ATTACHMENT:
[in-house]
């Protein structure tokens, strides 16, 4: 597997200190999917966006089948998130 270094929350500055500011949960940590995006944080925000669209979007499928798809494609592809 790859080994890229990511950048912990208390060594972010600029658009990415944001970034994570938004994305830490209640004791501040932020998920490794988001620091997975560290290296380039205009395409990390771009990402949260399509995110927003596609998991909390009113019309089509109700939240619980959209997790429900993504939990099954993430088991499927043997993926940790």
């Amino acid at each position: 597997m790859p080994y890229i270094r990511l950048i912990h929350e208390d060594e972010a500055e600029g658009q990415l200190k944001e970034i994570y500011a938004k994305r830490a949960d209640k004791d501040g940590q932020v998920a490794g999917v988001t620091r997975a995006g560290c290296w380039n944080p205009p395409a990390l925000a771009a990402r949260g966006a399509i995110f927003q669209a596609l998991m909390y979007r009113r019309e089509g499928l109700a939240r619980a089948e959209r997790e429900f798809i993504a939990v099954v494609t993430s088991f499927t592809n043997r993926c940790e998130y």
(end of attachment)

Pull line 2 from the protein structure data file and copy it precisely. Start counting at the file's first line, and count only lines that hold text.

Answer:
């Protein structure tokens, strides 16, 4: 597997200190999917966006089948998130 270094929350500055500011949960940590995006944080925000669209979007499928798809494609592809 790859080994890229990511950048912990208390060594972010600029658009990415944001970034994570938004994305830490209640004791501040932020998920490794988001620091997975560290290296380039205009395409990390771009990402949260399509995110927003596609998991909390009113019309089509109700939240619980959209997790429900993504939990099954993430088991499927043997993926940790």